ICRA research expects the recovery to be gradual and slow-paced, with the industry pinning hopes on revival in rural income to support growth in the festive season and thereafter
The automotive industry has been affected by the pandemic and continuing lockdowns are directly impacting the economic environment as well as consumer sentiments. Domestic automotive production declined by ~14.7% in FY20 and is expected to witness double-digit decline in FY21 as well. Driven by weak demand across domestic OEM, replacement market and exports, the domestic auto component sector’s revenues are estimated to decline by 14-18 % in FY21.
Automobile volumes are expected to decline by ~15-16 % in FY21; within this passenger vehicle demand will decline by 22 % to 25 %. The year will be tough for the commercial vehicles too, given the slowing economic growth, current overcapacity in the CV space and tight financing environment amidst price increases due to transition to BS 6 emission norms. However, two wheeler sales could benefit as people prefer personal transport and are wary of public transport, easy retail credit availability; and expectations of better demand in rural and semi urban markets, which were relatively less impacted by the COVID-19 pandemic and resulting restrictions.
ICRA notes that the aftermarket performance during FY20 was impacted due to continued credit crunch across the channel inventory, tight financing environment and overall economic slowdown leading to lower vehicle movement. Further, nearly 45 days of sales were lost in Q1 FY21 because of lockdown; the weakness was felt for the rest of Q1 FY21. The liquidity in the market is tight and consolidation in the aftermarket space, with some smaller retailers facing insolvency is expected. Overall, FY2021 is expected to be sluggish for the aftermarket.
On a positive note, accommodative commodity prices will buffer the impact of negative operating leverage to an extent. Commodity prices across all commodities are expected to remain soft in FY21. The factors that will negatively impact commodity prices are domestic demand uncertainty, with weak auto and infrastructure outlook and pandemic effect. The big case in point is the unprecedented 68.5 % drop in steel demand on Y-o-Y basis in Apr-May'20 which is expected to contract by 20-25 % in full year, FY21.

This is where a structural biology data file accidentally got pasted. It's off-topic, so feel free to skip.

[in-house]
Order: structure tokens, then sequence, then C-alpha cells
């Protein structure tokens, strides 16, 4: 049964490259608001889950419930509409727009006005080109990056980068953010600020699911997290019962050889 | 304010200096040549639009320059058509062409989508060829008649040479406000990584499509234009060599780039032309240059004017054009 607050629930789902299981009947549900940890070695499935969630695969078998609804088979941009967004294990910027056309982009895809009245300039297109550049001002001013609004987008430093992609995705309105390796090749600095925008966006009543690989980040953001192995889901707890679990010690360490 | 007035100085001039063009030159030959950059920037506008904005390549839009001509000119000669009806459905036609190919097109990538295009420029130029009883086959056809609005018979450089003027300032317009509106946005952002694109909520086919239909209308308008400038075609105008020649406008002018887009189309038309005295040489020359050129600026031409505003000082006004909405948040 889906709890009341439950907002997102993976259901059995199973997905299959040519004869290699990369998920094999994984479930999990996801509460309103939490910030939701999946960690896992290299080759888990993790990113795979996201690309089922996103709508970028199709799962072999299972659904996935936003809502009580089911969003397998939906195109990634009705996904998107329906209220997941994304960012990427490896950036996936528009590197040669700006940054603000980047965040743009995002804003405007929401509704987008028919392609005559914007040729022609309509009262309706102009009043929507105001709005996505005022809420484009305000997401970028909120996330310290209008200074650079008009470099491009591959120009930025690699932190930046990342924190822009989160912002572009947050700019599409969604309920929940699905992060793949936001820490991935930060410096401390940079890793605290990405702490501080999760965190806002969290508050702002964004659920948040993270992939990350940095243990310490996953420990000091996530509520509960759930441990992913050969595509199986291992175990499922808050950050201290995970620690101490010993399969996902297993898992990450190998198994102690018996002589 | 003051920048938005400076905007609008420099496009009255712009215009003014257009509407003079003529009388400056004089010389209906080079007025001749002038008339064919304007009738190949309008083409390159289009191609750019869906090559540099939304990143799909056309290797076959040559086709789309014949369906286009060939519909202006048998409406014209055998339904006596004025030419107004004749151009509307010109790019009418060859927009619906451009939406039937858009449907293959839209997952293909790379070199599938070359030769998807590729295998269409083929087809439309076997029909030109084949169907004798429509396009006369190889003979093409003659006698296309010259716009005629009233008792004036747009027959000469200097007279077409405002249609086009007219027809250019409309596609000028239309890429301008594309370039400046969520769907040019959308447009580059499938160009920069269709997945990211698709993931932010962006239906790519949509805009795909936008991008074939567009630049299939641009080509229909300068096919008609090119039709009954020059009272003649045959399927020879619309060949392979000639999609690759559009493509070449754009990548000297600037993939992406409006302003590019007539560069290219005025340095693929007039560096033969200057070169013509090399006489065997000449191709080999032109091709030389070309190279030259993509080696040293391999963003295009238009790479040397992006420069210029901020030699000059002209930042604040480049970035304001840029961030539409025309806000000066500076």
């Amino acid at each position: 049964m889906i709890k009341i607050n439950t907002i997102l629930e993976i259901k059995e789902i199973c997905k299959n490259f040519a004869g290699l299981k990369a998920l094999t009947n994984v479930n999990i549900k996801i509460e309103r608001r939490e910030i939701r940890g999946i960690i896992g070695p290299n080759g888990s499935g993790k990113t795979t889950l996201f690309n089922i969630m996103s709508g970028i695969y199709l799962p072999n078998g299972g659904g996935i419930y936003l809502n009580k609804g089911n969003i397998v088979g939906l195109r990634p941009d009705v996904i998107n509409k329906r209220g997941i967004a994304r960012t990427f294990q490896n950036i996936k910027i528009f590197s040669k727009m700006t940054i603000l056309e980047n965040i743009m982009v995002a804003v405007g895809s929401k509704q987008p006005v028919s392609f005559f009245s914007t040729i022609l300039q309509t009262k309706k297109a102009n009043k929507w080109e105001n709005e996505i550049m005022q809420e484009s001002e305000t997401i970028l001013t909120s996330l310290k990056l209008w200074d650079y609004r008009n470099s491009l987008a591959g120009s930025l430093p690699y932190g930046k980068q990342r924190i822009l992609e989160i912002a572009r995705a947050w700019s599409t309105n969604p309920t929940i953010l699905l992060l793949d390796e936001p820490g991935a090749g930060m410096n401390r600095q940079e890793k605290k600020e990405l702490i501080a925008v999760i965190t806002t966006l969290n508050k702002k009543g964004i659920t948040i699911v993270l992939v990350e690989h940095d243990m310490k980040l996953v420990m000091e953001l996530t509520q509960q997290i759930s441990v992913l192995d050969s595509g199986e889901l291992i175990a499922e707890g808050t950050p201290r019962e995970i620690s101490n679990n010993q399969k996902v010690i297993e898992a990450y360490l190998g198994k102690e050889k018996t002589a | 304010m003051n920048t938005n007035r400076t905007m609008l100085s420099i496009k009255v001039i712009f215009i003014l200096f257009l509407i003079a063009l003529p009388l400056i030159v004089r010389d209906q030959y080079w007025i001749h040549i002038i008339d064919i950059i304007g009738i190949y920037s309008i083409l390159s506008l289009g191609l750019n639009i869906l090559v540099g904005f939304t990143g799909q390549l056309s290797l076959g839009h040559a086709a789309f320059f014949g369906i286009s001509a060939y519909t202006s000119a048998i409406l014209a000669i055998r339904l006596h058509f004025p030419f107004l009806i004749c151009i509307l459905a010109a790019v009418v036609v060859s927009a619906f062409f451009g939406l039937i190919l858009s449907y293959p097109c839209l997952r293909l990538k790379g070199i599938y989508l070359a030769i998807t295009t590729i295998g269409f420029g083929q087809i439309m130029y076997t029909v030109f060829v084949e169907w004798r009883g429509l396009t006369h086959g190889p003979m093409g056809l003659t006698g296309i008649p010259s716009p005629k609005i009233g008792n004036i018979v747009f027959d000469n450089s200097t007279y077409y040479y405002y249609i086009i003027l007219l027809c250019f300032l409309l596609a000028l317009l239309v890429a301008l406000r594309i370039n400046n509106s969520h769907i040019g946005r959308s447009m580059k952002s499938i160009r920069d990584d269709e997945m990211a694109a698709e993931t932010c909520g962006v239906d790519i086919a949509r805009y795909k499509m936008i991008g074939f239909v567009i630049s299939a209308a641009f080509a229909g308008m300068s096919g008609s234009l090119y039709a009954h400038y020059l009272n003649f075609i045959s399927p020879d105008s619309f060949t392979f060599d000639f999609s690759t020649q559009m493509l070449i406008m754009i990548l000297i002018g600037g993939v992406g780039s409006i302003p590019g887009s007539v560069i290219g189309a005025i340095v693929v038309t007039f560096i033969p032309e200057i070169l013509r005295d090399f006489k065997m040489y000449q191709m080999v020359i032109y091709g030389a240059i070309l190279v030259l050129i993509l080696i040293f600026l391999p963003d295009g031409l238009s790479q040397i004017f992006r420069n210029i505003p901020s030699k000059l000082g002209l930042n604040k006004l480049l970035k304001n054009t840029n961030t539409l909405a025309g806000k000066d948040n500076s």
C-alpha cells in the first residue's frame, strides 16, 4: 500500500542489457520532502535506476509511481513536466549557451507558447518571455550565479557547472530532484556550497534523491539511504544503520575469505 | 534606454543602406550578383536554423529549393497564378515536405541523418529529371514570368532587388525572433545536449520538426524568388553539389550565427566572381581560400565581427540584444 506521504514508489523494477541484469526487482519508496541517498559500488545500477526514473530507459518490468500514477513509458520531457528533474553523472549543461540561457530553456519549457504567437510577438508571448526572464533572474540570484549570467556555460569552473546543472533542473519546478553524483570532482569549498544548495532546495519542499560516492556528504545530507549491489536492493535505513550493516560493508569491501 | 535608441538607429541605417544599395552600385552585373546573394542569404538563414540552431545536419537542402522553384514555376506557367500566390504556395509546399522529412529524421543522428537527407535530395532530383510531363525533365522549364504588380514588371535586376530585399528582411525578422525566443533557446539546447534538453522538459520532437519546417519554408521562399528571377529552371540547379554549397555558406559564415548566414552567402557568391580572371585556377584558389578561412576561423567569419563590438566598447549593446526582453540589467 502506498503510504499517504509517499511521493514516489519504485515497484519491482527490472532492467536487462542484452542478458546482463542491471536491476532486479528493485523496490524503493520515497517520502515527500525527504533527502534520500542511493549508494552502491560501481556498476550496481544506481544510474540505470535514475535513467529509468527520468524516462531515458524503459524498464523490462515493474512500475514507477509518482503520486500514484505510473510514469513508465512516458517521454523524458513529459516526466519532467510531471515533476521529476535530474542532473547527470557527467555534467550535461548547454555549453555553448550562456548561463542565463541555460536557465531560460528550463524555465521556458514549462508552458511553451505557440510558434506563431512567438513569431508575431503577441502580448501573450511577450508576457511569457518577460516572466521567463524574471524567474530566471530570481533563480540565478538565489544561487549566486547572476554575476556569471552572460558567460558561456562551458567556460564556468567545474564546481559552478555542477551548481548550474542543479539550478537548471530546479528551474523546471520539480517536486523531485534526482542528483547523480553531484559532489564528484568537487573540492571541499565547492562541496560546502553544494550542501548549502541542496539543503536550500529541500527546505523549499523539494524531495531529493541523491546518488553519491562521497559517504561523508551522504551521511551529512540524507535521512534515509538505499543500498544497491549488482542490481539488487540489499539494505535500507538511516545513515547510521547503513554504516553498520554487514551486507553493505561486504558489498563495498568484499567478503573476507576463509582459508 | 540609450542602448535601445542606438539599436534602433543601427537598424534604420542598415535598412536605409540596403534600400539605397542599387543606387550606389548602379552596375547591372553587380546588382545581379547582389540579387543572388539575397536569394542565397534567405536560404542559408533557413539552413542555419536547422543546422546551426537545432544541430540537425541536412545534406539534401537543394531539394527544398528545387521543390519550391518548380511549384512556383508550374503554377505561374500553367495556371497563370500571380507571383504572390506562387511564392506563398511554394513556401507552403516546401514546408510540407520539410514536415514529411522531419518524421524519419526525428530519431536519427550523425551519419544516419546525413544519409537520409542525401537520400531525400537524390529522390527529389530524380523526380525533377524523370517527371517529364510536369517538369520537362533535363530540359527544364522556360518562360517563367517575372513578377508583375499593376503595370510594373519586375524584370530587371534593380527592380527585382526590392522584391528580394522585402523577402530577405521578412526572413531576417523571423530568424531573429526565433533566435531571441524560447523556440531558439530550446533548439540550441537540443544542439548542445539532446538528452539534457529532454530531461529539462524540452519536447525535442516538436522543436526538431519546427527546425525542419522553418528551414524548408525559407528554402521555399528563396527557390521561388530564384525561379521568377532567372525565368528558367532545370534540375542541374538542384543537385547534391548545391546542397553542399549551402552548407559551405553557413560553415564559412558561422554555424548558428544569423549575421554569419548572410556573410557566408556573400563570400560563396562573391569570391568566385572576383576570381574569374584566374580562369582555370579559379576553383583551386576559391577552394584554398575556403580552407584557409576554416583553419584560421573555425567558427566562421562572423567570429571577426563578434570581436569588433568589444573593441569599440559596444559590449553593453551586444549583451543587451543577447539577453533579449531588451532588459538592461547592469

Subrata Ray, Senior Group Vice-President, ICRA, said further downward revision linked to pandemic related impact and consumer demand in both domestic and international markets is possible and revenue decline of 14-18 % in FY21 is expected, over and above the sharp 13-15 % decline in FY20.
COMPONENT INDUSTRY FINANCIALS
Coming to financials, revenue of ICRA’s auto component sample set (ex-Tyres) declined by 19.9% in Q4 FY20, the steepest quarterly Y-o-Y decline in the last several years. For FY20, revenues declined by 12.3 % Y-o-Y. The slowdown was far steeper than that during FY2008. However auto ancillaries with focus on exports were less impacted. Prevailing conditions in Q1 FY21 is expected to lead to a sharp decline in the quarter. Despite weak demand, decline in OPMs was capped at 130 bps, from 14.4 % in Q4 FY2019 to 13.1 % in Q4 FY20, supported by accommodative commodity prices, cost reduction initiatives taken by companies and largely favourable forex movements (for net importers). The FY20 OPMs was down 70 bps Y-o-Y to 13.2 %. In Q1 and Q2 of FY21, soft commodity prices and various cost-saving initiatives like temporary pay cuts and consolidation of operations are likely to cap the margin compression.
In the past few years, strong cash accruals and low leverage for auto ancillaries, despite the sizeable capex has kept the interest coverage metrics in a healthy state. However, lower operating profits have weakened the interest cover in FY2020. Interest coverage is likely to be weaker in Q1 FY21 and Q2 FY21, as the industry battles against the pandemic induced demand slowdown. Overall, credit metrics of component manufacturers have been impacted in FY21, the pressure is visible across the value chain. The smaller tier-II and IIIs are more impacted, given their limited financial flexibility.
Given steep pressure on profitability and cash flows, incremental capex has come to standstill with the focus being only on absolutely necessary capex i.e. maintenance and confirmed order related investments. The industry is likely to witness an ~40 % Y-o-Y decline in capex/investment during FY21, with capex for auto ancillaries expected to fall below 5 % of revenues for the first time in last 10 years.